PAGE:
CINCINNATI — Tow truck drivers from across the state and all corners of Ohio gathered on Sunday to send off a fallen colleague: a driver struck Glenn Ewing, a AAA tow truck driver, while he was on the job near Rapid Run Park on July 4.
Ewing died at the hospital on July 6.
"It means so much to have this show of support and solidarity from the towing community," said Cheryl Parker, spokesperson for AAA.
Tow truck driver after tow truck driver filtered out of AAA Cincinnati's lot on Queensgate, heading to pick up Ewing and give him one final ride before laying him to rest on Sunday.
"Kind of moving, isn't it?" said Gary Legge, fleet manager for AAA Cincinnati. "It's a little hard to articulate."
Cincinnati police said that around 11:50 p.m. on July 4, a driver was headed south on Rapid Run Pike near Rapid Run Park when they struck Ewing, who was loading a disabled vehicle on the back of his tow truck.
"But he was a fantastic human being," said Legge. "Everybody in the garage thought very highly of Glenn."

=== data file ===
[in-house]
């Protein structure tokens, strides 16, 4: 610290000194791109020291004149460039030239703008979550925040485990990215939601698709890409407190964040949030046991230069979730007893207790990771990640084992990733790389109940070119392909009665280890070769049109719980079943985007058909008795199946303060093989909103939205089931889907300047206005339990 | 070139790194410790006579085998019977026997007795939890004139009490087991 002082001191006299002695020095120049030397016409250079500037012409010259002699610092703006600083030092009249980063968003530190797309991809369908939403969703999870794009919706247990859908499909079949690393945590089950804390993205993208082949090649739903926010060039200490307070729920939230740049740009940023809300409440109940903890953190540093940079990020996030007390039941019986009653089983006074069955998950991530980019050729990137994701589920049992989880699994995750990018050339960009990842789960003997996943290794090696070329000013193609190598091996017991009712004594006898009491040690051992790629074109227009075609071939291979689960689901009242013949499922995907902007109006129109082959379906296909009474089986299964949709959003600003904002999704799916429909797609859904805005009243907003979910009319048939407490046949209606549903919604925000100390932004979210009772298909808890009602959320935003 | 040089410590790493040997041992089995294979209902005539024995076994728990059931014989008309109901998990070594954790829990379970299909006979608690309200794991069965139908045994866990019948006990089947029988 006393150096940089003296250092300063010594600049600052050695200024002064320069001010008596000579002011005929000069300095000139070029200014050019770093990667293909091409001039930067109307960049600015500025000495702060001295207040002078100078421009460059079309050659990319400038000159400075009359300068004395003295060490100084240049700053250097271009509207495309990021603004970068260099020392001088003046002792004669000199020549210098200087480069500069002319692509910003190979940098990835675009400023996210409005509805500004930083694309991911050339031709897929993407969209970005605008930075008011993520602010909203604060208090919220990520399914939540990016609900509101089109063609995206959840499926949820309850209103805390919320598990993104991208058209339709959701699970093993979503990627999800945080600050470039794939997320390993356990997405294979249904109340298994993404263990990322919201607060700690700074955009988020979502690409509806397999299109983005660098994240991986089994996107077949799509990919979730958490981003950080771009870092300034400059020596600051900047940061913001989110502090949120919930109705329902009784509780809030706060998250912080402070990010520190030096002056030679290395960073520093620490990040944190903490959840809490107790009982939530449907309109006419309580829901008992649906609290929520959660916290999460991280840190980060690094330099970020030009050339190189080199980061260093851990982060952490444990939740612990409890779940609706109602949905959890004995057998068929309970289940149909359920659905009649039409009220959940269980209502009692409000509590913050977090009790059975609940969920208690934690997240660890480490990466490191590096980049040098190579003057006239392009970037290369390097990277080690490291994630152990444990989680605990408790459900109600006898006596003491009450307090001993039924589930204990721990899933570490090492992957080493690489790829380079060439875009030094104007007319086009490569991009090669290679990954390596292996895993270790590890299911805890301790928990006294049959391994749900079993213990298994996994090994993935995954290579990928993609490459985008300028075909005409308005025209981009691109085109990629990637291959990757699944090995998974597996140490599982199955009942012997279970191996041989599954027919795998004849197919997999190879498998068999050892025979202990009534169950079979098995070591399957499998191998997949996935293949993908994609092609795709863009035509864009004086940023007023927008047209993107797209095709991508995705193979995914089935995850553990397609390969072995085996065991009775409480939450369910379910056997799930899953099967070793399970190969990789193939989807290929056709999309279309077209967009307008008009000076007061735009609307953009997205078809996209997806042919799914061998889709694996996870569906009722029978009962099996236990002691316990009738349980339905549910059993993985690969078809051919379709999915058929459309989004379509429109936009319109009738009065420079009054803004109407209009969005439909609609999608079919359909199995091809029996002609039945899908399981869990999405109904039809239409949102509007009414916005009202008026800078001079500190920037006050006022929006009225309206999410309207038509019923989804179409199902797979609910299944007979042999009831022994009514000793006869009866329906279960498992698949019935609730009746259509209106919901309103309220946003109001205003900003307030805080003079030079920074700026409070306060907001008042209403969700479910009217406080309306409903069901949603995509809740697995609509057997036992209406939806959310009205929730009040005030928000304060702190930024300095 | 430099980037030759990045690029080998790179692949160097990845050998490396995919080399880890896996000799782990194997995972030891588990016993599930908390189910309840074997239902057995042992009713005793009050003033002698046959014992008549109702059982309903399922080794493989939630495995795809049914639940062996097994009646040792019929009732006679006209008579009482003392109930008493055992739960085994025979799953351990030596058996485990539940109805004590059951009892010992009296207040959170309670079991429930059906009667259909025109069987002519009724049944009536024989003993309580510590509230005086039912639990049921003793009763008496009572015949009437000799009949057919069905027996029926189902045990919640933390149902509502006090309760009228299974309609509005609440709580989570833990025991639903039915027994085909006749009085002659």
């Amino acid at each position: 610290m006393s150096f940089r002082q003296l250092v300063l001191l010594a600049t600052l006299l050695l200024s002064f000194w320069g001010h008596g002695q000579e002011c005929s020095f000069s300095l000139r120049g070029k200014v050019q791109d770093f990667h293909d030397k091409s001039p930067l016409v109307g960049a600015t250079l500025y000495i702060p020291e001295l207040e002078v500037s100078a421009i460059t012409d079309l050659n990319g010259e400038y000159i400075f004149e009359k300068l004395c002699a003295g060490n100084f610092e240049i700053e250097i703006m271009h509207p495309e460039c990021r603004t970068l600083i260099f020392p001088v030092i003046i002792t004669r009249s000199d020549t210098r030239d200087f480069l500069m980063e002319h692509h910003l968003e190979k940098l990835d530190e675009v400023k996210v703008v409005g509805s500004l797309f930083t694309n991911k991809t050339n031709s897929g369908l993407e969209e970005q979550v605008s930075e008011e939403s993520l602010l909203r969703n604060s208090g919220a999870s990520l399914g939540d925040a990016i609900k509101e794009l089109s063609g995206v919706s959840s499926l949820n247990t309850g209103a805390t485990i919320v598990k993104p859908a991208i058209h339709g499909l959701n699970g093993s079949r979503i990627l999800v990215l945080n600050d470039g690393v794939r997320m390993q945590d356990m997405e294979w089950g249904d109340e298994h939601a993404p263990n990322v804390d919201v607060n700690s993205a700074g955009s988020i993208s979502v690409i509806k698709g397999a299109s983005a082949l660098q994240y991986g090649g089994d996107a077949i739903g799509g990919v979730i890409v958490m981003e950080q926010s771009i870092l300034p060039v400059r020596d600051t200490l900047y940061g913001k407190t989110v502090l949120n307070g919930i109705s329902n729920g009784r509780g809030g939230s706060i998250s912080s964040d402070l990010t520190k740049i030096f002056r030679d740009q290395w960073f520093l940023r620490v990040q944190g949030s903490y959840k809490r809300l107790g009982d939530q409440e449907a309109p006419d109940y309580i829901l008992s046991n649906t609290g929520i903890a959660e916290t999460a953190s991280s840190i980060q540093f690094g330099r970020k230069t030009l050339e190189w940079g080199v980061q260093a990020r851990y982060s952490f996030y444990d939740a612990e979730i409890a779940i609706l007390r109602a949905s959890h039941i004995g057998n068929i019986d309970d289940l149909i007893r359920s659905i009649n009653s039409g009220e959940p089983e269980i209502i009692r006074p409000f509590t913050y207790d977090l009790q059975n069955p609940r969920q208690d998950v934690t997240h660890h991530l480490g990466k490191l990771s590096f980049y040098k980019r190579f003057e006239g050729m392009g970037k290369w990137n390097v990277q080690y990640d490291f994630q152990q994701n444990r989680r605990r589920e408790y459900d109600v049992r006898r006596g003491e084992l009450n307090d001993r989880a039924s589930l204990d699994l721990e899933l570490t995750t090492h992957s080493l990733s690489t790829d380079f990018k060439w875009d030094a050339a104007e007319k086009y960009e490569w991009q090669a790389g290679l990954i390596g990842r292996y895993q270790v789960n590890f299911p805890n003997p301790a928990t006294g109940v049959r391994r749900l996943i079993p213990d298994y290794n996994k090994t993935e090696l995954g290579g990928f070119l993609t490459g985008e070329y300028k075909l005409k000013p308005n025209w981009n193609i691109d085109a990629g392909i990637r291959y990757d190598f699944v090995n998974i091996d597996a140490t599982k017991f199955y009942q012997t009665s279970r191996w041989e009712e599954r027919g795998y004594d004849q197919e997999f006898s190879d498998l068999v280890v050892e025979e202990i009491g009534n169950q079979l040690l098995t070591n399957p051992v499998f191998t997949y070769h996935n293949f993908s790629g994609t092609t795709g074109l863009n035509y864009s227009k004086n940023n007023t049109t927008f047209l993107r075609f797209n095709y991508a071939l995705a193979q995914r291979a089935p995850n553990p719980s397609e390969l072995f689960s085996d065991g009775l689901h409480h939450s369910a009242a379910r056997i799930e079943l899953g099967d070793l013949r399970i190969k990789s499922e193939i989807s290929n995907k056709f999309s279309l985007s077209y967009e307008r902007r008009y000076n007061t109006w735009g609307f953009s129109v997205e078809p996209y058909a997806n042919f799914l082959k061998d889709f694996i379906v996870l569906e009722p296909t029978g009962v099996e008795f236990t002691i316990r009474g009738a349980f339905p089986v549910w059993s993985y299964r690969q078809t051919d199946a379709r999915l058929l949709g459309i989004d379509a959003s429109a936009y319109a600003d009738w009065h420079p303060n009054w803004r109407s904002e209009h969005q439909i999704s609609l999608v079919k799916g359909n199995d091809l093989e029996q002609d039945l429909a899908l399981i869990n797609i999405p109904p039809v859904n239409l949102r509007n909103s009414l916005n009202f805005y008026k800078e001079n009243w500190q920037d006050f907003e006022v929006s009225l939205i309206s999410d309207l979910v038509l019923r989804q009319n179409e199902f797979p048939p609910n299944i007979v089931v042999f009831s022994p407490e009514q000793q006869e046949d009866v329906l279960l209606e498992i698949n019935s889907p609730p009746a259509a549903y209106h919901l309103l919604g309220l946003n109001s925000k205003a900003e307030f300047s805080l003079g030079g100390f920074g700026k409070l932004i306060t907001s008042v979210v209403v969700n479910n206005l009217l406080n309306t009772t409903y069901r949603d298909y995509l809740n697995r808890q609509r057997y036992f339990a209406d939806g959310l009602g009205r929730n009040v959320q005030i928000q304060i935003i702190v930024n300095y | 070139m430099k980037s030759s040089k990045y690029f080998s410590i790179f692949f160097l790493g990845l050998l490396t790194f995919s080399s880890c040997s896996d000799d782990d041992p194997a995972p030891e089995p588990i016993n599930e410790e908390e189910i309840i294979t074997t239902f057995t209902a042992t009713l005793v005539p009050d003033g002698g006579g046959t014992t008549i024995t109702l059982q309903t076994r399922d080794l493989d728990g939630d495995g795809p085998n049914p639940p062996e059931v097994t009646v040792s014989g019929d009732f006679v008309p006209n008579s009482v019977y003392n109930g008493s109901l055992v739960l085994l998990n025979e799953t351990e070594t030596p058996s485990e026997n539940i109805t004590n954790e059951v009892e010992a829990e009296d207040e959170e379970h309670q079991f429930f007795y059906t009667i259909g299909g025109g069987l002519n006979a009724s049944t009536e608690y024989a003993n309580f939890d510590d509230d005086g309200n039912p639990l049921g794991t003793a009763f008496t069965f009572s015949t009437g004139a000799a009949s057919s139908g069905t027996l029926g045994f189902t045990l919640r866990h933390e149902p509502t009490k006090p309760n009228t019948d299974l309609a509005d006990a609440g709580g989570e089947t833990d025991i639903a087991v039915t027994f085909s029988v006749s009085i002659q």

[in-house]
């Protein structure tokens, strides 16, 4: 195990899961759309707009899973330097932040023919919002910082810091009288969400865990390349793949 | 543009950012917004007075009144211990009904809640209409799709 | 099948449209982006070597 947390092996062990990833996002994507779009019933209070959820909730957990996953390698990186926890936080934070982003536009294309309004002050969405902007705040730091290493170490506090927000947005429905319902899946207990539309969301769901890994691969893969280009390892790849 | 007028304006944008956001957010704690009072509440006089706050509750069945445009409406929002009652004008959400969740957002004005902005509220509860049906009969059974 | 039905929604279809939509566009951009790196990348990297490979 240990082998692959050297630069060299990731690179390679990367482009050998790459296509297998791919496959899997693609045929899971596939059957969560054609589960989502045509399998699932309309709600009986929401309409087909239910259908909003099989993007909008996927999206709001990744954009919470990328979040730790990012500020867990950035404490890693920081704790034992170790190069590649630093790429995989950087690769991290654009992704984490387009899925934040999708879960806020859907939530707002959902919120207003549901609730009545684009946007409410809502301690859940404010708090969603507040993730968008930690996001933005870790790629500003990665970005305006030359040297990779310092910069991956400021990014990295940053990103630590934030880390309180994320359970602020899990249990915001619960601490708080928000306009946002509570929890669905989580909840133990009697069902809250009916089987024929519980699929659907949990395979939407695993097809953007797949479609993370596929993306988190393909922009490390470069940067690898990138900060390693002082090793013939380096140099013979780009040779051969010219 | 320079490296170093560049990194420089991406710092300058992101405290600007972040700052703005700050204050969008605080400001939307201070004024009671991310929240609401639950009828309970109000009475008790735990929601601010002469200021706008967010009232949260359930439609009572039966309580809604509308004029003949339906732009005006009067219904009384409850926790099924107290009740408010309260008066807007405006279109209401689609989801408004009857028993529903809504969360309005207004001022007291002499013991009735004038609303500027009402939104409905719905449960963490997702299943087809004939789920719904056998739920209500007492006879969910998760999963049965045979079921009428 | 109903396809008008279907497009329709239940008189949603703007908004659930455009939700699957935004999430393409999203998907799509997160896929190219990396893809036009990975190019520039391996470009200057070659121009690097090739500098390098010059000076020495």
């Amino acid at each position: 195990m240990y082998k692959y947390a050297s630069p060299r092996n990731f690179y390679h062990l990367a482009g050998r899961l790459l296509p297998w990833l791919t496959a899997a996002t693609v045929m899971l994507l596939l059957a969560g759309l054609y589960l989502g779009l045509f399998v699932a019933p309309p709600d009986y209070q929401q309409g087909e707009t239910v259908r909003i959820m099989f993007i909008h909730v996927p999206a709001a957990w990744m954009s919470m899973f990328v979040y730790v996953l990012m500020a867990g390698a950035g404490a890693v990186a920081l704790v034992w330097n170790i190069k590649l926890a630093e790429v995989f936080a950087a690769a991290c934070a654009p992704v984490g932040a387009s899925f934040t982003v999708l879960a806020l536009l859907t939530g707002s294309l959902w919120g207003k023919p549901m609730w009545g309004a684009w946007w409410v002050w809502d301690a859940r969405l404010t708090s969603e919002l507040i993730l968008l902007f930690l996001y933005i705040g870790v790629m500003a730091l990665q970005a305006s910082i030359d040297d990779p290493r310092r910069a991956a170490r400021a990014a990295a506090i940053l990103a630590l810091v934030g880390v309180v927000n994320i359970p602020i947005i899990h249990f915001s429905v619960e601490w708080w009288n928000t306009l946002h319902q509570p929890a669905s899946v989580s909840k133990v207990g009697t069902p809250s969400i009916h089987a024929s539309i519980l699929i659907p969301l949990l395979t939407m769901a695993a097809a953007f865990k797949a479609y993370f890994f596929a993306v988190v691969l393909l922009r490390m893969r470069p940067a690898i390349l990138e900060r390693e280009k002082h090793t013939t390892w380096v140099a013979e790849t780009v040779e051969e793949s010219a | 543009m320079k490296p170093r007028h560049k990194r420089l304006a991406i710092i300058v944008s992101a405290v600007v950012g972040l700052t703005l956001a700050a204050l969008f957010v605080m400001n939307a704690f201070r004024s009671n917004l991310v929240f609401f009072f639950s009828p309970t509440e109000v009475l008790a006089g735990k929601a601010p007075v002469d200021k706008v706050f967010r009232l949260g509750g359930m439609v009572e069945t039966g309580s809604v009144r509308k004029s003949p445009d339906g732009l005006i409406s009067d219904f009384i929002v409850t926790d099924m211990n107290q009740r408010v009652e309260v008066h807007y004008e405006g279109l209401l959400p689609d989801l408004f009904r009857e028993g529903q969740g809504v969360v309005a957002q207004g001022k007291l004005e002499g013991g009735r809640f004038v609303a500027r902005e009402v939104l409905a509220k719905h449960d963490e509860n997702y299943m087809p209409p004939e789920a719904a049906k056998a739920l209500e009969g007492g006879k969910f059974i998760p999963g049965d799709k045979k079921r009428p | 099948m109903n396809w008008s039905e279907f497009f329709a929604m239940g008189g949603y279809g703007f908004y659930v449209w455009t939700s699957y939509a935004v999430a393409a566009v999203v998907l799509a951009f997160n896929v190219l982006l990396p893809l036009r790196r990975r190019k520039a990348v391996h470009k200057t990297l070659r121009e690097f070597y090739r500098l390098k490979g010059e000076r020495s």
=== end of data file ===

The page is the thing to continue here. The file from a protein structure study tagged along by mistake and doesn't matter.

An organization called Move Over Ohio, Incorporated, participated in the procession to honor Ewing while working to raise awareness for Ohio's "Move Over, Slow Down" law.
The law requires drivers to move over one lane or slow down if they can't change lanes any time they pass a vehicle with flashing lights on the side of the road.
"That thin white line is all that separates you from us," said Dave Lemke, with Move Over Ohio, Incorporated. "We have to work out there. You're doing 70 miles per hour, blowing by us. You need to slow down."
As friends, coworkers and guests thanked Ewing for his service, a final radio call was held for the driver killed while doing his job.
"To make sure that motorists know it is so important to recognize them when they are roadside helping people," said Parker. "It's a dangerous job."
Cincinnati police are still investigating the crash that killed Ewing, but the driver involved in the crash is not currently facing any charges.